In the first all celebrity version of Touchdown reality TV hit Treasure Island, 14 marooned contestants must provide food, water, fire, and shelter for themselves on a Fijian island, as they compete to find treasure and avoid elimination. Presented by Pieta Keating — who was runner-up on the original Treasure Island — the "household names" include Olympians and All Blacks (Frank Bunce), model Nicky Watson, actors and TV tradesman John Cocks. Hunger and cheating suspicions soon exacerbate tensions between the teams.
The concept for this 2004 reality series involved 10 bachelors trying to succeed on the Auckland dating scene, while overcoming specially set challenges. Hosted by model Nicky Watson, and produced by Touchdown supremo Julie Christie, this first episode sees Watson pick the 10 (from 15 who began) who will move into the bachelor pad. It introduces the lewd lines, lingerie and phallic fruit that saw The Spinoff’s Duncan Greive describe the show as "an affront to humanity – but man, was it ever fun to watch". Caution: the content from the ‘lads' mag’ era is PC free.
Satire Futile Attraction follows a dysfunctional reality television crew as they make a show about dating. The unfortunate 'couple' being manipulated for the cameras are a phone-obsessed nerd, and a woman consumed with being ecologically sound. In real life, director Mark Prebble became the first New Zealander to get funding for his movie via an online crowdfunding campaign (as detailed in the making of video). Alongside lead actors Danielle Mason (Black Sheep) and Peter Rutherford (Event 16), the late Alistair Browning shines as a smarmy television host.
Taking its name from police code for "a unit has arrived at the job", Police Ten 7 is a long running TV2 show which adds elements of reality TV to the crime-fighting model pioneered by the BBC's Crimewatch (which ran on TVNZ from 1987 to 1995). Made in conjunction with the NZ Police, and fronted until 2014 by retired Detective Inspector Graham Bell, the series profiles wanted criminals, asks for public help to solve crimes, and features behind the scenes policing stories. It achieved international fame after the "blow on the pie" incident. Sergeant Rob Lemoto began presenting in September 2015.
Five strangers give up their freedom to live in the confines of an apartment together in this 2004 reality series. It’s not all for nought though — $40,000 is up for grabs. Alliances are formed and newfound friendships quickly betrayed, as the contestants try to keep things civil with their inescapable roommates. The contestants in this first episode are builder Riki, project officer Marcella, business developer Brett, and students CC and “nice guy” Arron. Retracting walls leading to the quiz area and food delivered in a perspex box remind contestants they are totally trapped.
In this final episode of the 90s ‘docu-soap’, reality bites for the household of young Aucklanders. Vanessa demands to talk to cameraman/boyfriend/flattie Craig off-camera, and Craig's refusal to do so fails to help things. Geoffrey can’t remember vomiting in the bathroom; there’s frisbee in Cornwall Park and moments of romance; Christian gets a letter from his on/off Finnish girlfriend, and flunks chemistry at uni. But no flat lasts forever and Natasha packs up (taking her freeloading boyfriend with her), before the rest of the flatties go their separate ways.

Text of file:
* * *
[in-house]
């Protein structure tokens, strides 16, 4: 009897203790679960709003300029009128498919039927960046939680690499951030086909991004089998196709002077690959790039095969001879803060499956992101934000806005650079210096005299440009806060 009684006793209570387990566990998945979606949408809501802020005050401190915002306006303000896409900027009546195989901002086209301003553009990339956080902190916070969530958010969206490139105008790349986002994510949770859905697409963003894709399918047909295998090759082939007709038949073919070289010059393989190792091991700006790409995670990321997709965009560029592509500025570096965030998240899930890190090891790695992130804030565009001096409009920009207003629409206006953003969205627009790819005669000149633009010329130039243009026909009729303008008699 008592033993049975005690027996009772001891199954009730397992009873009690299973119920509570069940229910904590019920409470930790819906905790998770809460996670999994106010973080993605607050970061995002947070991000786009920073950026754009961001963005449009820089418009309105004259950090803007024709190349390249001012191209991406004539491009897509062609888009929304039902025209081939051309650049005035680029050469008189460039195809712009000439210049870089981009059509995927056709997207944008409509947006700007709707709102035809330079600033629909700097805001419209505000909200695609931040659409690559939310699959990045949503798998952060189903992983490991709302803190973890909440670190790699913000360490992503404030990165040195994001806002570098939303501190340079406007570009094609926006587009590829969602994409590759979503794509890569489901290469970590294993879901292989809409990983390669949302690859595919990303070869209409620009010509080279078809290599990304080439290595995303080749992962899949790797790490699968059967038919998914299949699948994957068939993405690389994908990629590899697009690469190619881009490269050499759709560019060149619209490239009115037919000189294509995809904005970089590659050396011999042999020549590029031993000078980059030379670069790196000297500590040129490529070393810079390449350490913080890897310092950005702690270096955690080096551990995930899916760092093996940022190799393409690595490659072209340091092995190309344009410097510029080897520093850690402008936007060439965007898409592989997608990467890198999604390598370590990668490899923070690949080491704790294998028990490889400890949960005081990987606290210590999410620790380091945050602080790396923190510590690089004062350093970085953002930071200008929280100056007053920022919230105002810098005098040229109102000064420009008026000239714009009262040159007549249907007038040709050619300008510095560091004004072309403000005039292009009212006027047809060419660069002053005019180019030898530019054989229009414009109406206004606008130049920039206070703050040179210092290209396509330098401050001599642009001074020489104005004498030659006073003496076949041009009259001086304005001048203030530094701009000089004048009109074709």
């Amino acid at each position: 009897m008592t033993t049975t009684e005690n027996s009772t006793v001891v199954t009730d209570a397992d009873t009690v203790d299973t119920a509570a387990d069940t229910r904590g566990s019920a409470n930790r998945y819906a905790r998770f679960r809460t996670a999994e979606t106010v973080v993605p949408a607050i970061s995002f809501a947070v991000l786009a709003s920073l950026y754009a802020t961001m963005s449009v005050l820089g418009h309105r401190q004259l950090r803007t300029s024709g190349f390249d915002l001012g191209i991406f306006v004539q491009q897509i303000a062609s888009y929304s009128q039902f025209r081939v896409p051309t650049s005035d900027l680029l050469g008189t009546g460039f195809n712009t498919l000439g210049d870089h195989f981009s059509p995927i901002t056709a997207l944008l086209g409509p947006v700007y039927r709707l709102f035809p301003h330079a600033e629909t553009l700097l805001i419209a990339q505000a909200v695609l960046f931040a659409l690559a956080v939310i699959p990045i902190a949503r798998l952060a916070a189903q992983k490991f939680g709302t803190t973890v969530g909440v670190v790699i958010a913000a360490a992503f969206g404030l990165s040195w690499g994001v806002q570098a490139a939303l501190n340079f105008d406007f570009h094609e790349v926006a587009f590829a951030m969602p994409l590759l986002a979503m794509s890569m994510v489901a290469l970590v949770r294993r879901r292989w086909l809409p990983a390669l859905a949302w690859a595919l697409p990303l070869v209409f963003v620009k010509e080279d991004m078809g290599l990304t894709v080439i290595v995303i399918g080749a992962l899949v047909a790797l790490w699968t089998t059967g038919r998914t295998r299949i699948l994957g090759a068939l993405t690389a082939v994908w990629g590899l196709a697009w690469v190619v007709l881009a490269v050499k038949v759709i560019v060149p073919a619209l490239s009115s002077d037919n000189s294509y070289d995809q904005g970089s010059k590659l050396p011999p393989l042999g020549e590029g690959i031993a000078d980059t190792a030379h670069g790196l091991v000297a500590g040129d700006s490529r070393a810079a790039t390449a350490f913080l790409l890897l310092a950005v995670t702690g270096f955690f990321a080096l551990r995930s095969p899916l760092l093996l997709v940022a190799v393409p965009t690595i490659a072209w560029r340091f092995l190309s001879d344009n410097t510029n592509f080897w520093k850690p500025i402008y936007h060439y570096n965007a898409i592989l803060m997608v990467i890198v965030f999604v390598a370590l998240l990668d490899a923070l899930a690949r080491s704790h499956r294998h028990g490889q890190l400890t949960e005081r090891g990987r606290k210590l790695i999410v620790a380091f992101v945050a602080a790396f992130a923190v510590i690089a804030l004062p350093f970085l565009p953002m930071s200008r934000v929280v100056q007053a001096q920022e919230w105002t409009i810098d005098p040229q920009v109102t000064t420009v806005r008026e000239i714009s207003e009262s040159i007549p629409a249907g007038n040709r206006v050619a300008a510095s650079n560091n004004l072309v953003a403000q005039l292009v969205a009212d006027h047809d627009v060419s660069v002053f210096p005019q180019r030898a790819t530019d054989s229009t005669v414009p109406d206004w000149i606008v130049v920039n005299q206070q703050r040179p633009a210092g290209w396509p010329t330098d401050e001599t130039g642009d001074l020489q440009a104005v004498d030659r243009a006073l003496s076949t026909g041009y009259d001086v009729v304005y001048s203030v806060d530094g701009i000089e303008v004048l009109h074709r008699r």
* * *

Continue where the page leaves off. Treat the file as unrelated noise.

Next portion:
American journalist George Plimpton was a pioneer of ‘participatory journalism’; writing stories describing his experiences trying on the shoes of boxer, comedian and trapeze artist. In Kiwi TV series The Deep End, reporter Bill Manson tested himself by taking turns as a professional wrestler, female impersonator, captain of a navy frigate, and so-called Mum to a family of 18 kids, among others. The globe-travelling journalist later said the show was one of the projects that remained dearest to his heart, despite — or because of — its mixture of joy and terror.
Popstars was a key part of the late 1990s reality television explosion. The series followed the creation and development of all-female pop band TrueBliss (Carly Binding, Keri Harper, Joe Cotton, Megan Alatini and Erika Takacs). The five singers went on to record several chart-topping singles, and a platinum-selling album. Also a hit was the series format, which sold around the world and helped inspire Pop Idol/American Idol, the franchise that would dominate reality television for years to come. Popstars was named Best Entertainment Programme at the 1999 NZ Television Awards.
Popstars was a key forerunner of the late 1990s reality television explosion. The series followed the creation and development of an all-girl pop band called TrueBliss (Carly Binding, Keri Harper, Joe Cotton, Megan Alatini and Erika Takacs), who went on to record several NZ chart-topping singles and a platinum-selling album. Also a hit was the series format, which sold globally and helped inspire Pop Idol/American Idol, the franchise that would dominate reality TV for years to come. These excerpts are from each episode of the series, from the second to the final.
Bros meets The Bachelor in this hit Māori Television reality show, which was billed as a "hunt for the ultimate Polynesian warrior". The contestants' muscles might look good, but do the personal trainers and dancers have their ancestors’ skills? This first episode tests the 12 entrants in spear throwing, waka portage and hakamoa (Hawaiian wrestling). The show swapped po-faced reality TV conventions for Polynesian humour: dropped lavalavas and tattooed torsos are slathered with innuendo by hosts Pani and Pani (Goretti Chadwick and Anapela Polataivao).